- It needs to be aligned with the latest science. One study claiming that it will achieve the needed decarbonization rates is not enough, especially if said study is funded by interest groups wedded to one outcome or one approach.
- It should be rooted in climate justice. We can’t continue to perpetuate the environmental and economic injustices caused by decades of dirty energy development.
- It needs to be politically possible. Support for a policy that fits your ideological leanings, but can’t be enacted, isn’t helpful in driving progress.
- It needs to drive transformational change across the economy, not just incremental progress. That’s what’s needed if we want to keep warming below 1.5 degrees Celsius.
- It needs to be reasonably certain to hit the IPCC targets, especially the 2030 goal of 45 percent decarbonization.
One kind of policy we clearly need is something that puts a price on GHG emissions, either a carbon tax or a "fee and dividend" or a cap-and-trade system. But that’s not the only policy we need.
A politically feasible price on carbon will tip the scales in the electricity sector enough to accelerate change there. But it’s unlikely to drive the transformation we need in transportation and buildings. And we don’t have a decade to experiment and see if it has the desired effect.
In transportation and buildings, we need the kinds of policies that brought solar and wind to where we are today, where they are cheaper than the alternatives: tax credits; mandates for clean solutions; building codes; etc. In the hard-to-decarbonize sectors, we need R&D, support for early-stage pilots and other policies to drive innovation. The same is true for negative-emissions technologies.
So here’s my call to action to companies: go "all-in" on climate, not just in your operations, your supply chain and your products, but in your advocacy. Stop supporting climate deniers — whether politicians, think tanks or trade associations — and start using your influence to help pass policies that will drive the transformations we need. In other words, adopt a science-based climate policy strategy. The principles above are a good starting point.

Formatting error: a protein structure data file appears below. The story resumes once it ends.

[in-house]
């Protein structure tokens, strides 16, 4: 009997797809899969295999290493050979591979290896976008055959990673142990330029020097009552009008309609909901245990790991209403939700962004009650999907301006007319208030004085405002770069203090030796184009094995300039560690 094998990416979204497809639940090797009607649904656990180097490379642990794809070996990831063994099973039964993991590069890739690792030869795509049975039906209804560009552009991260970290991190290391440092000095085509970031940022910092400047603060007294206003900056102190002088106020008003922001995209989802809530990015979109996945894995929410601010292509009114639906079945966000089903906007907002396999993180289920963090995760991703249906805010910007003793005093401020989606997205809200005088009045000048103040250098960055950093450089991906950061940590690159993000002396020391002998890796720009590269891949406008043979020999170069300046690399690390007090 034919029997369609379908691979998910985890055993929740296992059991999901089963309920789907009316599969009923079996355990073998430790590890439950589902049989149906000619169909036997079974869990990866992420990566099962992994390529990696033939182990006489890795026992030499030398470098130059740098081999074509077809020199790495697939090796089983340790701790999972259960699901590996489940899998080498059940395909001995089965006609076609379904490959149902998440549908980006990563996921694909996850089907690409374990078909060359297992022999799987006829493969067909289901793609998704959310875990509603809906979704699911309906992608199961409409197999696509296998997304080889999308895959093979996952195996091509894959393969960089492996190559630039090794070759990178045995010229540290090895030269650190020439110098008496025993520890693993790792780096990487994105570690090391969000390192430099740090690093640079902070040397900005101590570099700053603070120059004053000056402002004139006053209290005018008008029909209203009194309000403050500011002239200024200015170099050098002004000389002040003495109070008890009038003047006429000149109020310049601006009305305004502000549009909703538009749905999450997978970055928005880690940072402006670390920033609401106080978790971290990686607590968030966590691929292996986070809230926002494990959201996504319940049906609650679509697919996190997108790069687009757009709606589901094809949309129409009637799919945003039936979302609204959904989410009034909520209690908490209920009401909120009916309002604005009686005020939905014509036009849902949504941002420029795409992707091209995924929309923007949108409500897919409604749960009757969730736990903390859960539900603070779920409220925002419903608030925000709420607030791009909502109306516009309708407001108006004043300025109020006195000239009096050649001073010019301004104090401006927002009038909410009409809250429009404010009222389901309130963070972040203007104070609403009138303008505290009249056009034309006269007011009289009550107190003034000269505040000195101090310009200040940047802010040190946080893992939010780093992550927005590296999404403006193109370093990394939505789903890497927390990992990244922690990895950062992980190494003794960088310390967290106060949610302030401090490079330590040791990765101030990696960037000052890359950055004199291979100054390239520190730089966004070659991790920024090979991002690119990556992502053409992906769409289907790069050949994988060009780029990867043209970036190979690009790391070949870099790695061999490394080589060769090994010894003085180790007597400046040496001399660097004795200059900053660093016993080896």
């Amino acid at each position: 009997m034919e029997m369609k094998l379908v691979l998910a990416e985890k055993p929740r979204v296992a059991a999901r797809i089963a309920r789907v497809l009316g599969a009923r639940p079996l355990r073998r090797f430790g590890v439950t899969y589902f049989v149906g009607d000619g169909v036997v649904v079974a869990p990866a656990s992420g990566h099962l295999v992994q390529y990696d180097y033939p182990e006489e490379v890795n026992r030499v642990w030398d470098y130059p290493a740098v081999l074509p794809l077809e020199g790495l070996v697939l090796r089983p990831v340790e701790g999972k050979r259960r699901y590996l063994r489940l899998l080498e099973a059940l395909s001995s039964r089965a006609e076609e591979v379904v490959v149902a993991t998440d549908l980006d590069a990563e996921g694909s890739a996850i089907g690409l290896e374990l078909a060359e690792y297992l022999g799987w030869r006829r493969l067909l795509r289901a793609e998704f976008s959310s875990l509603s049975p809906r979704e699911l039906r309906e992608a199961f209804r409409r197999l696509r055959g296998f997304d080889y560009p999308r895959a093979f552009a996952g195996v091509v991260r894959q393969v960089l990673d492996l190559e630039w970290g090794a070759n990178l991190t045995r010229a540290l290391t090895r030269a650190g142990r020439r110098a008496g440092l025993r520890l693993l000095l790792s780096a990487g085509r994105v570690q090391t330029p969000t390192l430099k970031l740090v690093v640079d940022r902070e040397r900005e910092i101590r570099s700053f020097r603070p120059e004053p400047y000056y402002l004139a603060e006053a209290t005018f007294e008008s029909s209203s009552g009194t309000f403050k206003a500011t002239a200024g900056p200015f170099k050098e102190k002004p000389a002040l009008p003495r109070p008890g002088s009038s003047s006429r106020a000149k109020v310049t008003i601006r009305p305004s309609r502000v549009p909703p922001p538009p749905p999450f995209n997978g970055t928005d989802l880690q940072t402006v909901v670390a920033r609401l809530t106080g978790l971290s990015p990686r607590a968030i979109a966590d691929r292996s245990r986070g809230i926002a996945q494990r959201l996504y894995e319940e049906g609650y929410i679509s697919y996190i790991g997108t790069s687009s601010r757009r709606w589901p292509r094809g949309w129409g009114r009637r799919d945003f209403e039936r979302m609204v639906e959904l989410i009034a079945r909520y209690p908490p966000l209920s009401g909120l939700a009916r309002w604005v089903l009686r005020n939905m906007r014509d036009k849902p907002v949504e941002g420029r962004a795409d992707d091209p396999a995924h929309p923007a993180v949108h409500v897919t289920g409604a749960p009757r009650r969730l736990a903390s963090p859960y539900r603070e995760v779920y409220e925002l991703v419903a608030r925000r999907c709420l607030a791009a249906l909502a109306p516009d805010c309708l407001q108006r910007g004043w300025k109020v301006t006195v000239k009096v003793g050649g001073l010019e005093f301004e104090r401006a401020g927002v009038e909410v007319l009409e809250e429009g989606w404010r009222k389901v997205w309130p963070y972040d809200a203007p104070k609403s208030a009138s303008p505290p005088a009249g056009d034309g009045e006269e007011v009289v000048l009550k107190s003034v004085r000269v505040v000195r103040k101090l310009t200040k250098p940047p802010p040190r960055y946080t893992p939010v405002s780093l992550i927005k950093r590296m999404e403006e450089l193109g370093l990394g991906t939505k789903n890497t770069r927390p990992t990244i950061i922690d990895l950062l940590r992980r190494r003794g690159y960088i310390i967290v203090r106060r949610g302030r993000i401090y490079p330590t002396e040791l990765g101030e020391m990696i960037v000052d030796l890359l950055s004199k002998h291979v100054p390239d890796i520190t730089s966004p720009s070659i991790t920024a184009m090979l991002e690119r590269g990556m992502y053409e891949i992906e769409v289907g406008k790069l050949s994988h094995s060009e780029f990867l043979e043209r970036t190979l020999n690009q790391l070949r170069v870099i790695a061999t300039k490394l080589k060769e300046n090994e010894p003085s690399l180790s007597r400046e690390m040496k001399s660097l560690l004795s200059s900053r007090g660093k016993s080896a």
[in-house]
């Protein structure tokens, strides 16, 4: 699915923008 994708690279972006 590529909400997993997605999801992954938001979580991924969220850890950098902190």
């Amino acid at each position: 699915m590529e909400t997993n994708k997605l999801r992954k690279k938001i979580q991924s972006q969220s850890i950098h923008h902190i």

Here are two specific policies that are a good place to start advocating:
- The Clean Energy Jobs Act in Illinois, which decarbonizes the power sector by 2030, and mandates 100 percent clean energy in the state by 2050. Corporate support could make a real difference in getting this bill enacted into law.
- The Transportation and Climate Initiative (TCI), a regional collaboration of 12 Northeast and Mid-Atlantic states, plus the District of Columbia, aimed at reducing emissions from the transportation sector across the entire region. Corporate engagement in the development of the multi-state framework and in the subsequent policy decisions in each state will lead to better policies and help drive much faster progress on transportation emissions.
If you work for a company with a presence in Illinois or any of the TCI states or Washington, D.C., now is the time to get your company to step up and lead, and use its influence to get these policies enacted.
One final thought, in case you’re wondering why your company should make this leap. I’ve argued above that it’s what we collectively need companies to do.
Given the political dynamic on climate change, silence is no longer neutrality; it’s complicity with those who want to maintain the status quo. If doing what’s needed isn’t enough motivation, you can expect environmental NGOs to start demanding it. In fact, a number of them just released a letter urging companies to step up as advocates for climate policy. Also, you should consider the growth in youth activism on climate in the last year, and ask whether you want young people to view your company as complicit with the fossil fuel industry in stopping the kinds of policies we need.
If you’ll be at VERGE 19, I’ll be moderating a panel on The Purpose of Corporations, where we’ll be talking about how the role of companies is evolving today. Come join us for a fun and thought-provoking discussion.